Referring to Fig. l, I show an indicator dial I which may, if desired, he graduated as a compass chart. Manifestly it could be graduated in degrees, if desired. A pointer 2 iscentered over the compass chart and adapted to take up a position which is determined by the action of certain magnetic elements positioned below the dial face, say as indicated in Fig. 2. The compass pointer or needle 2 may be made of any suitable material. It is not intended to be magnetized or even magnetic, if it is to have asso- 26 ciated therewith magnets I as shown in Fig. 2. In certain instances, however, it may be made magnetic, particularly, if used as shown in Fig.

3. The pointer and dial as shown in Fig. 1 may be used as components of any of the em- 30 bodiments shown in the remaining figures.

In the embodiment of my phase indicator shown in Fig. 2, there is mounted below the dial face I a magnet having av core 3 and winding 4, this magnet being coaxially disposed with respect to the spindle 5 of the compass needle. The magnet 3, l is stationarily mounted on a supporting member 5A which may be fastened to the underside of the dial face I. The spindle 5 has pivot bearings atboth ends, the 4 bottom end being supported either by the member 5A, or, if a suiliclent clearance hole is made in the member 5A, by a bearing formed in the end of the core member 3. v

The spindle 5, in addition to carrying the indicator needle 2, has also mounted thereon a nonmagnetic support 6 on which are carried two small permanently magnetized bars I. The ends of these magnetized bars near the center 01' 1'0- tation are ;of like polarity. A fixed relation is maintained between the magnets I and the indicator pointer 2, The spindle 5 is free to rotate in its bearings. Hence, it requires only a suitable directional control of the magnets I to produce any desired phase indication. Such a controlmaybehadifasharplypeaked impulse is impressed upon the stationary magnet 3, 4 while its armature 8 is continuously rotated. For this purpose I provide preferably a synchronous motor 8 on the shaft of which the armature I is carried. The armature should preferably be of such material that it may be quickly magnetized and demagnetized in accordance with the magnetizing force of the coil 4.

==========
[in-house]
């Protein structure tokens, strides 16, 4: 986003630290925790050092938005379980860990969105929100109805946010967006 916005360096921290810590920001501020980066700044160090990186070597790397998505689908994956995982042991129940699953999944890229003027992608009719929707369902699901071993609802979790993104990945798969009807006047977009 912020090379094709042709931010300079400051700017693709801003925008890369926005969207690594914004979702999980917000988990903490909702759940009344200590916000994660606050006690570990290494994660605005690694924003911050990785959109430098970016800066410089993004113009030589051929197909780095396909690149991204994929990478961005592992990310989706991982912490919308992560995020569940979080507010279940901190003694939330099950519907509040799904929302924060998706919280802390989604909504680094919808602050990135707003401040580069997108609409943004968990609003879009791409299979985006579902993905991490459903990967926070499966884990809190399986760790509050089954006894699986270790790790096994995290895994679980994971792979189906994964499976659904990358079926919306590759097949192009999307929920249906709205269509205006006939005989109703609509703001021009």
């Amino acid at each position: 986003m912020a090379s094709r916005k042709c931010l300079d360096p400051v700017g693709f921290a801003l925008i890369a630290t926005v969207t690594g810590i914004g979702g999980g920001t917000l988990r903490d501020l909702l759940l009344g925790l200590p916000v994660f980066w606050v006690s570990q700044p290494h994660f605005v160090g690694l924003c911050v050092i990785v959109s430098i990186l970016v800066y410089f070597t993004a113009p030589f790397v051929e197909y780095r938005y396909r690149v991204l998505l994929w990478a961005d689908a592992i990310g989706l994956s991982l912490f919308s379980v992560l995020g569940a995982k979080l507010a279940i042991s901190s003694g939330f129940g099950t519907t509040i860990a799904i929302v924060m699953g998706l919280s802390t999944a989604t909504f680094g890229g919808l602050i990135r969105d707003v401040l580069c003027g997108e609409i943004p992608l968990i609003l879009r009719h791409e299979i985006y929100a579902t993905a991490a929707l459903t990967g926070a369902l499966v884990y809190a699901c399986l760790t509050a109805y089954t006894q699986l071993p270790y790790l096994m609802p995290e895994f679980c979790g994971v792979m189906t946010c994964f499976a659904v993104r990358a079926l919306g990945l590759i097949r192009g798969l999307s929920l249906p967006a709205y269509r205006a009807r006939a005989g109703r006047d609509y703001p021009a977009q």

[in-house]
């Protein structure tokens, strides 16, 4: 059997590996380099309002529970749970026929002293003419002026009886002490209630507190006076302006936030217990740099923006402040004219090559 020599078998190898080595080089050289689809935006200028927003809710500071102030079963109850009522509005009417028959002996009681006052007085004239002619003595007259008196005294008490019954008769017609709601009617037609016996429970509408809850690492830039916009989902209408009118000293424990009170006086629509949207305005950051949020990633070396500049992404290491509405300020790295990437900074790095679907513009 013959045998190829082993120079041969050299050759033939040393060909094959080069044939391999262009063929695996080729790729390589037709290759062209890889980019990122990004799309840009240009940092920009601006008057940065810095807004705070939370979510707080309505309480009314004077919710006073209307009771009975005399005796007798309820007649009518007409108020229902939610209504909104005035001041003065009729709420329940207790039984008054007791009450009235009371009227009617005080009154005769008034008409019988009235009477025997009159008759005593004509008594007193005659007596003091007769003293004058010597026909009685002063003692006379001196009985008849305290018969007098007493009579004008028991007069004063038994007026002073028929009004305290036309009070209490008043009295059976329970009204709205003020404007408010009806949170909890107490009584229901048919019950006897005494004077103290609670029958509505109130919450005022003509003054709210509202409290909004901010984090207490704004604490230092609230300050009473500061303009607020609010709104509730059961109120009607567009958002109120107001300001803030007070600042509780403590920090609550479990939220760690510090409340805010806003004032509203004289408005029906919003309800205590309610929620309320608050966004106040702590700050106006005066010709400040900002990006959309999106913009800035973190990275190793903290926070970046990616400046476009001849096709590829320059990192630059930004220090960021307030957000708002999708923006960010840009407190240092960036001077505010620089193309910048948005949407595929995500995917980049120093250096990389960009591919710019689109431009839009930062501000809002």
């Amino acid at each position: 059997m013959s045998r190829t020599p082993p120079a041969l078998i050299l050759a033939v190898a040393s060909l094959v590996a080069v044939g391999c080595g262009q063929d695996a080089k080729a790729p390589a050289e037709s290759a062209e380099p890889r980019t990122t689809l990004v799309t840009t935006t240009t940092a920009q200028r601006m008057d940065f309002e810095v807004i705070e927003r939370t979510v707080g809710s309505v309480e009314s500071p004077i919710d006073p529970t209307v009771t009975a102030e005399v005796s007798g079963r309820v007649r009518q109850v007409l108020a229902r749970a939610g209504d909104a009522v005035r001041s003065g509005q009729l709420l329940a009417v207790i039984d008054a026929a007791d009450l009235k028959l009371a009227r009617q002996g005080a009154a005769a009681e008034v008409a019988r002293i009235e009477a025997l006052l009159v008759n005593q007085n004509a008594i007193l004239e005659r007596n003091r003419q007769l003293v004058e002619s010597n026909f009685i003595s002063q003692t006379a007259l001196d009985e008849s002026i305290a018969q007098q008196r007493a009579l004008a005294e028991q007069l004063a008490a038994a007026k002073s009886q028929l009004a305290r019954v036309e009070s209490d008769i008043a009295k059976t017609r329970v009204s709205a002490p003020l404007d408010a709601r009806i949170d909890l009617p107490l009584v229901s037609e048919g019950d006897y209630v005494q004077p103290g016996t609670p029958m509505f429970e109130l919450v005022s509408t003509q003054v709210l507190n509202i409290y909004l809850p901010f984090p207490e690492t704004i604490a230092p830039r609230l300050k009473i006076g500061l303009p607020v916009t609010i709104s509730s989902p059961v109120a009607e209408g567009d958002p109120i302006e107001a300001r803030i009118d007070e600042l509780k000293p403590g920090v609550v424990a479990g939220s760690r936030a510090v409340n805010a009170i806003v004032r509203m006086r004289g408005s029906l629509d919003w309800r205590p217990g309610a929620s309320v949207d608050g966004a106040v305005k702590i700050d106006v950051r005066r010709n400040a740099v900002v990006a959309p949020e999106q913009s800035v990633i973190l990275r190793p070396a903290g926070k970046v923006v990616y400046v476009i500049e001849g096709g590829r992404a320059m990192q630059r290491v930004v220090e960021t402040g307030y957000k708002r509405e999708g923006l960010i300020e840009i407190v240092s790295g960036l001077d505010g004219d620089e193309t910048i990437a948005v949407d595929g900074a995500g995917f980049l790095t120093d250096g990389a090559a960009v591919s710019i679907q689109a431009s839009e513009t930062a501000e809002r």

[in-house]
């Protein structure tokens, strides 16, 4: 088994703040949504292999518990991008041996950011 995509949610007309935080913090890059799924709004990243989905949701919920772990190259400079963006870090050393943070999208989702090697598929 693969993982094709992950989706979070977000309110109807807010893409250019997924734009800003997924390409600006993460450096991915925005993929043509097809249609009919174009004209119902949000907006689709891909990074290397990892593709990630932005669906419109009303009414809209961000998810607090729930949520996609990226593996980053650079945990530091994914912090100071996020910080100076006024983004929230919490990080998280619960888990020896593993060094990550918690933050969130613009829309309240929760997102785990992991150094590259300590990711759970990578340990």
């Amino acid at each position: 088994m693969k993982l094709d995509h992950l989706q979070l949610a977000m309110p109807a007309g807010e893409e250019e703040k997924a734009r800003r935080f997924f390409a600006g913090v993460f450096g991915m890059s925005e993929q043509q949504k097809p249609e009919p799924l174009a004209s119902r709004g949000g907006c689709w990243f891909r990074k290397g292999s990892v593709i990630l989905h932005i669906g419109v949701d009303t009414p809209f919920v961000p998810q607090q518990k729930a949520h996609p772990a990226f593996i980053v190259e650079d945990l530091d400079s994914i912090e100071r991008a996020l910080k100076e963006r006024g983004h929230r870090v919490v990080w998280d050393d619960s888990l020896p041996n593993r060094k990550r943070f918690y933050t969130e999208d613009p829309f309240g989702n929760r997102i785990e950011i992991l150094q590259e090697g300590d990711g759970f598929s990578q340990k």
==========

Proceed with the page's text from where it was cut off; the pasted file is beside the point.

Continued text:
Assuming that a directional indication is to be made, the determination of which has reference to the direction in which the vessel carrying this indicator is headed, it is then possible during every cycle of the alternating currents used to energize the magnet coil 4 and hence the armature 8 at a particular instant when the armature is aligned with the direction to be indicated. At this instant the magnets I will be drawn into parallelism with the straight magnetic path across the two like poles of the armature 8. During the remainder of its revolution the armature I will be deenerglzed, since the current through the magnet 4 is only momentary. The needle magnets I will, therefore, tend to remain in the position to which they were attracted. 1

For the sake of completeness in the instant disclosure of my phase indicator I have exemplifled its utility in connection with an earth inductor compass such as shown in my aforementioned copending application. I will now review a portion of the description of the impulse generating network which was disclosed in that application.

A coil l2 may be rotated in the earth's magnetic field by means of a small synchronous motor IS, the power for which may be derived from the same source as that which drives the synchronous motor 9. If the vessel on which the compass system is carried changes its direction, it is manifest that a like change will take place in the phase relationship between the current of the GO-cycle source shown at I4 and the alternating current induced by the earth's magnetism in the coil l2. The phase variation results from the orientation of the field of the synchronous motor it with respect to the compass points when the course of the vessel is changed.